Congress Turns to the GAO, after NHTSA Blows Deadlines

Last Wednesday, a trio from the House Energy and Commerce Committee, including its powerful chair Frank Pallone Jr. (D-NJ) asked the Government Accountability Office (GAO) to find out why the National Highway Traffic Safety Administration has dragged its feet in completing nearly 20 Congressionally mandated rulemakings and reports in the last seven years. 

The 2012 Moving Ahead for Progress in the 21st Century Act (MAP-21) and the 2015 Fixing America’s Surface Transportation Act (FAST Act) required NHTSA to complete 69 rulemakings, technical research projects, reports to Congress, technical studies, and grant program changes and regulations.

But many key rulemakings are still pending, leading Pallone Jr, and Congresswoman Lisa Blunt Rochester, (D-DE) and Jan Schakowsky (D-IL) to request that the GAO conduct a study of the agency’s “research and rulemaking process to identify factors contributing to delays and recommendations to ensure NHTSA completes rulemakings, reports, and research initiatives mandated by Congress by their statutory deadlines.” In an October letter to NHTSA, Blunt characterized these delays as an obstacle to public safety:

“This blatant disregard for Congressional directives not only endangers the lives of all who travel on our roads, but also suggests that NHTSA may face institutional challenges that hinder its ability to fulfill its safety-critical mission,” she wrote. “With approximately 39,000 motor vehicle deaths and 4.4 million serious injuries every year, it is imperative that NHTSA takes decisive actions to issue and improve its safety standards in a timely manner. This includes, but is not limited to, meeting Congressionally set deadlines. NHTSA must have the capacity, expertise, and resources not only to promptly and effectively carry out Congressional directives, but also to ensure the safe deployment of sophisticated transportation technologies, such as autonomous vehicles.”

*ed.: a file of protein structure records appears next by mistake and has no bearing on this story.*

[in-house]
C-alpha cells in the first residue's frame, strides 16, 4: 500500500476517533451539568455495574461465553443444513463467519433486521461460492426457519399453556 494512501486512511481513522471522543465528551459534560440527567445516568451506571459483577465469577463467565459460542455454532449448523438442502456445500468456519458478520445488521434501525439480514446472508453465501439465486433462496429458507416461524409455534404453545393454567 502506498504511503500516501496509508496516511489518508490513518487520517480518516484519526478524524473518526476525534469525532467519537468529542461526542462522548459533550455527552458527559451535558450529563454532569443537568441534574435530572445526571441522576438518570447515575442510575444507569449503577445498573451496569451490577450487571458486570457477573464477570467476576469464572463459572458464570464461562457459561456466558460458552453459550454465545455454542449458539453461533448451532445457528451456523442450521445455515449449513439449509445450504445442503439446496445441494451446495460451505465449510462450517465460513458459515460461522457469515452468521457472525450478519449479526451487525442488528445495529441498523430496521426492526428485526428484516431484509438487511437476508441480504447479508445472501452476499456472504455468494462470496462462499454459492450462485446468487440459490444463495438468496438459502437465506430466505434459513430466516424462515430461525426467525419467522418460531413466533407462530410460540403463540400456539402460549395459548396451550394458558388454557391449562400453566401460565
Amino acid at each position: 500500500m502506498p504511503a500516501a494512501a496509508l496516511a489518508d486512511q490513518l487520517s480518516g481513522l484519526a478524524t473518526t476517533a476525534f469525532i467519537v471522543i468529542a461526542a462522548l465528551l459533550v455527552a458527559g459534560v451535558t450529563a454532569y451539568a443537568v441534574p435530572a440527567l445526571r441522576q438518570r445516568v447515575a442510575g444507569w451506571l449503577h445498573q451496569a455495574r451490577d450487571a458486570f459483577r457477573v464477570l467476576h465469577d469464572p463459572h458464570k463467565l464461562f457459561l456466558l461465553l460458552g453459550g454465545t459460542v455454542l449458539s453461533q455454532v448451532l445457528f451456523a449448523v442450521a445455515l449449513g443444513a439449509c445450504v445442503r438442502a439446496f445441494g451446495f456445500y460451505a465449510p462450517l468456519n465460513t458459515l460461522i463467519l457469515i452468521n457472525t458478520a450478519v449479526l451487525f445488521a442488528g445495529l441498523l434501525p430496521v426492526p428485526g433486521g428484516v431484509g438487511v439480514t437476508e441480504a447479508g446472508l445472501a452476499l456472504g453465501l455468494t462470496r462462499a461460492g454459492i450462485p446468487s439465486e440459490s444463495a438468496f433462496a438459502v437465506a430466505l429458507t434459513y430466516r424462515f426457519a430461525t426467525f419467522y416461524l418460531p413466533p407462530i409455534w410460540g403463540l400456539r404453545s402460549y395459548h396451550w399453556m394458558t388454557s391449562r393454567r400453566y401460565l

On April 11, 2019 The Safety Record published a rough analysis of an agency suffering from mission malaise in the wake of the departure of NHTSA Administrator Mark Rosekind. (Read With Rosekind Gone, NHTSA Retreats) We pointed out that the number of NHTSA investigations had drastically dipped, that civil penalties had all but ceased, and that the agency had all but stopped trying to make any significant rules, and had been sued twice for failing to meet a statutory deadline.

Six days later, Pallone Jr. and Schakowsky, Chair of the Subcommittee on Consumer Protection and Commerce, sent a letter to Deputy Administrator Heidi King seeking the status of open rulemakings, petitions, applications, complaints, investigations, requests, reports and other initiatives. Specifically, the pair asked for explanations for the stalled progress on rulemakings regarding:

  • Side impact performance standards for child restraint systems
  • Frontal impact test parameters
  • Improvement of child restraint anchorage systems
  • Rear seat belt warning systems
  • Encouraging consumers to report vehicle defects
  • Electronic notice of vehicle recalls
  • Corporate responsibility for NHTSA reports